A 4-Step Legitimate Interests Strategy For GDPR Compliance
If you’re not worried about the 25th of May 2018 - deadline day for the impending GDPR regulations - it means either your GDPR processes are fully in place OR you’re asking for trouble.
You’ll know what GDPR is by now, but like two thirds of global businesses, you still might not be ready for it. With the clock ticking, you need to get a handle on compliance, fast.
Our objective is to provide a clear action plan for B2B businesses who are planning on using legitimate interests as their legal bases for direct marketing consent - which means most B2B businesses. It's not enough to say you have a legitimate interest in processing your clients’ and customers’ data: there are specific actions that you must take to ensure you are GDPR compliant.
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The GDPR provides six legal bases on which to process personal data:
- CONSENT – the individual has explicitly given their Consent to the processing of their Personal Data.
- CONTRACTUAL – processing of Personal Data is necessary for the performance of a contract to which the individual is a party or for the Controller to take pre-contractual steps at the request of the individual.
- LEGAL OBLIGATION – processing of Personal Data is necessary for compliance with a legal obligation to which the Controller is subject.
- VITAL INTERESTS – processing of Personal Data is necessary to protect the vital interest of the individual or of another individual.
- PUBLIC TASK – processing of Personal Data is necessary for the performance of a task carried out in the public interest or in the exercise of official authority.
- LEGITIMATE INTERESTS – processing is necessary under the Legitimate Interests of the Controller or Third Party, unless these interests are overridden
Two of those can be used as a legal basis for one-to-one marketing: consent and legitimate interest.
Consent is an objective legal concept and, ultimately, not hard to demonstrate. Legitimate interest is subjective: it’s a matter of balancing your business’ right to market with your customers’ and clients’ right to privacy.
As a benchmark, the DMA recommends offering a clear opt out to customers and clients and a compelling case for why someone would be interested in your goods and services. Recital 47 of the GDPR legislation specifically singles out direct marketing use as an example of legitimate interest, provided that these criteria are met.
Legitimate interest is not a catch-all term that can justify collecting whatever data you like for whatever purposes you like. It’s something you have to demonstrate through direct action and reportage on every aspect of your marketing activity.
Four point plan
- The first thing to do, as with most things in GDPR, is a full audit of the data you currently store and process for marketing processes. You should ask yourself whether the data is necessary, and whether the data subject can reasonably expect you to use the data in this way.
- Once you’re happy that you are only processing data that is necessary for direct marketing, then you should carry out a Legitimate Interests Assessment (LIA). The LIA is a three stage process:
Identify a legitimate interest. What is the purpose for processing data to serve this interest, and why is it important to you? Both purpose and reason need to be clearly articulated and communicated to the people whose data you’ll process, even if they seem obvious.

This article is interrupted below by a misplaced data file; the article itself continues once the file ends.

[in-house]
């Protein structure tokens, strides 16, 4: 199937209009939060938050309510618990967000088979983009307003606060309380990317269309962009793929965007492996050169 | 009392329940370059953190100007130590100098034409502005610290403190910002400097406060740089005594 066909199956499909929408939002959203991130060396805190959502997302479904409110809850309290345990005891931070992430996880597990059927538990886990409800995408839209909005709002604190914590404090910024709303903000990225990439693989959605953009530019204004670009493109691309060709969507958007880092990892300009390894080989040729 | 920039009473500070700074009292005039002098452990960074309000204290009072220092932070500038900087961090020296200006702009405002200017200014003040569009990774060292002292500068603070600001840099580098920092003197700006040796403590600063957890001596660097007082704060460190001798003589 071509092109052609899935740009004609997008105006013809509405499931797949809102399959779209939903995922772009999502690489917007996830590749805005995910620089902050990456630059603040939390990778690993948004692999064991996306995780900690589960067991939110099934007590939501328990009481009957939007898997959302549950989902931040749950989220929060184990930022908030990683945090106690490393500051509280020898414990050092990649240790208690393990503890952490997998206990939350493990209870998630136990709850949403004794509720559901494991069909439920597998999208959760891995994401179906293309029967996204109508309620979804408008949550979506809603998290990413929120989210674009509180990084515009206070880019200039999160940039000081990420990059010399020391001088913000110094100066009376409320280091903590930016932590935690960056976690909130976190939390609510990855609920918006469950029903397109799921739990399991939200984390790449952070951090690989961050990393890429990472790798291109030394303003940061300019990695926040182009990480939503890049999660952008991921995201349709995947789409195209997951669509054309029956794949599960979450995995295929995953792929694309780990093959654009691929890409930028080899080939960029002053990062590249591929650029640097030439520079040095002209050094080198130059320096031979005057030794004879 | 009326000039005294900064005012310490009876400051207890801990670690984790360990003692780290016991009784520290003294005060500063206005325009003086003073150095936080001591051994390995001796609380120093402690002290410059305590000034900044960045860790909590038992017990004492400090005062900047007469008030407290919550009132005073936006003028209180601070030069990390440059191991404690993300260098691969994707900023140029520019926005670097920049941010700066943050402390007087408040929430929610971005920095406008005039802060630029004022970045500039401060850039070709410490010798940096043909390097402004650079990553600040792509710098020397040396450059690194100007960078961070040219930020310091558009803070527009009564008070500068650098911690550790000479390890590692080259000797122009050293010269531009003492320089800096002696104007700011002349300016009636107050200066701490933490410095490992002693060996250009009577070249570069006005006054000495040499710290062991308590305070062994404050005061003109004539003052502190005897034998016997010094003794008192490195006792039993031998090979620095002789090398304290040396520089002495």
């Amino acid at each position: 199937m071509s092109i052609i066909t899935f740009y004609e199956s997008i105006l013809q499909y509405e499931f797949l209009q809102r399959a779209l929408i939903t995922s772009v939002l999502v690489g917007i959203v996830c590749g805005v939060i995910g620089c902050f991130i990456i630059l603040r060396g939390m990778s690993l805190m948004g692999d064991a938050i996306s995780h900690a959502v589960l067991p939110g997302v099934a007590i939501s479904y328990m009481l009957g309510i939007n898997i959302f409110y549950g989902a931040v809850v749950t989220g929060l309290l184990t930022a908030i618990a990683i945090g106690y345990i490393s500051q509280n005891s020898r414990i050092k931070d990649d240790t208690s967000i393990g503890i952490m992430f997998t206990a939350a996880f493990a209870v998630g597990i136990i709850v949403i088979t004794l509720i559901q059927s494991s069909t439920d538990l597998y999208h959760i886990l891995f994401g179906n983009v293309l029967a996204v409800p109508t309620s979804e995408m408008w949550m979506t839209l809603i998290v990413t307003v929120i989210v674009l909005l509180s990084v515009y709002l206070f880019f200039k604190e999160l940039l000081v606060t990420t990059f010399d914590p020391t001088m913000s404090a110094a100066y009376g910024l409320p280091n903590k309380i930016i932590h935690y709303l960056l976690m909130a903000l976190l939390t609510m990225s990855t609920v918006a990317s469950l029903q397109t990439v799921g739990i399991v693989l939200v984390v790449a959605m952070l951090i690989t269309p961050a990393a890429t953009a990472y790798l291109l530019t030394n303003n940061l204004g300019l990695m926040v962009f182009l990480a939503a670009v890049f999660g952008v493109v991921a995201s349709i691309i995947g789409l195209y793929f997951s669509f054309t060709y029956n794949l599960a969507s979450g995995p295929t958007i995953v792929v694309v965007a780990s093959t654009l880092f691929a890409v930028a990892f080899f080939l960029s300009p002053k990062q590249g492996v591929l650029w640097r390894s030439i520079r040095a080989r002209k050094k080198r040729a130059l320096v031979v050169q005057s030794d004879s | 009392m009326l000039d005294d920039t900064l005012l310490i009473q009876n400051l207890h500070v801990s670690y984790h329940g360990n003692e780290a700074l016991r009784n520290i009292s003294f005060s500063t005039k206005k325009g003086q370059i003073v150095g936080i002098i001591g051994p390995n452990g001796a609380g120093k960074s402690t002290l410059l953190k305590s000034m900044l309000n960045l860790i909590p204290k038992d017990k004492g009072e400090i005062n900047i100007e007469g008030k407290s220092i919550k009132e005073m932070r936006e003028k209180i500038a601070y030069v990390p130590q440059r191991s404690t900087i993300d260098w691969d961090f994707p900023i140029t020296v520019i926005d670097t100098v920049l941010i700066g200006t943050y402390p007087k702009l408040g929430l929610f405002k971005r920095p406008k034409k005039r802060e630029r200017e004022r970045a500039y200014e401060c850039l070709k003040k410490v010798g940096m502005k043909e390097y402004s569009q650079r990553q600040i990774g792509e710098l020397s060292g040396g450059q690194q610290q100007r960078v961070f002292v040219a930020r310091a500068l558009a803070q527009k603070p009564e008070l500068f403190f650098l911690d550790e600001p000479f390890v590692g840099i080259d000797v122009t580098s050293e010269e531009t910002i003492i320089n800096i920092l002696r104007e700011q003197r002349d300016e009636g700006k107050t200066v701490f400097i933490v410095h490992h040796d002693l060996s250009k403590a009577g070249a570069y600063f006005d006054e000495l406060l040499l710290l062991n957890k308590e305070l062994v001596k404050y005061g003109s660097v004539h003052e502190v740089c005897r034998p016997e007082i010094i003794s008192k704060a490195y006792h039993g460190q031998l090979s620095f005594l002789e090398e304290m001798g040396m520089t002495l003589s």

Test for necessity. Do you need the data in order to achieve your stated purpose? The easiest way, according to the DPN, is to simply ask, “Is there another way of achieving the identified interest?” If there isn’t - or if it would be far more work - the data is necessary.
Test for balancing. Does your right to market outweigh your customers’ and clients’ individual right to privacy? The key concept here is ‘reasonable expectation’ - do people expect the data to be processed? If they want to know about your products and services, they need to provide a means of contact - but they don’t need to disclose their date of birth and gender identity to sign up for an email newsletter.
Once the LIA is complete, you’ll need to sign, record and store it. This guide from the DPN on legitimate interests covers the process in much more detail, and includes a LIA template.
- Update your privacy notice. Your privacy notice should clearly explain the legal bases you use for consent, how you obtain data, what it is used for and why. The DMA has provided guidance on how to write a compliant privacy notice.
EasyJet’s privacy promise is a solid example of best practice. It’s simple, it’s clear, it couples a video and a written explanation, and it’s structured around areas of user concern: their safety, the benefits they’ll receive, and the control they have.
This basic approach will serve you well, but a basic approach is all it is. GDPR is a complex subject, and by its very nature, the LIA process involves thinking more deeply about your business and its operations than is par for the course.
We advise you to read up before you start assessing your policies and practices. The DMA provides an overview of GDPR for marketers, along with insight into legitimate interest and the assessment process, and writing a GDPR-compliant privacy notice.
For the full picture - including an example LIA record and deep discussion of the process involved - consult the DPN/DMA joint guidebook.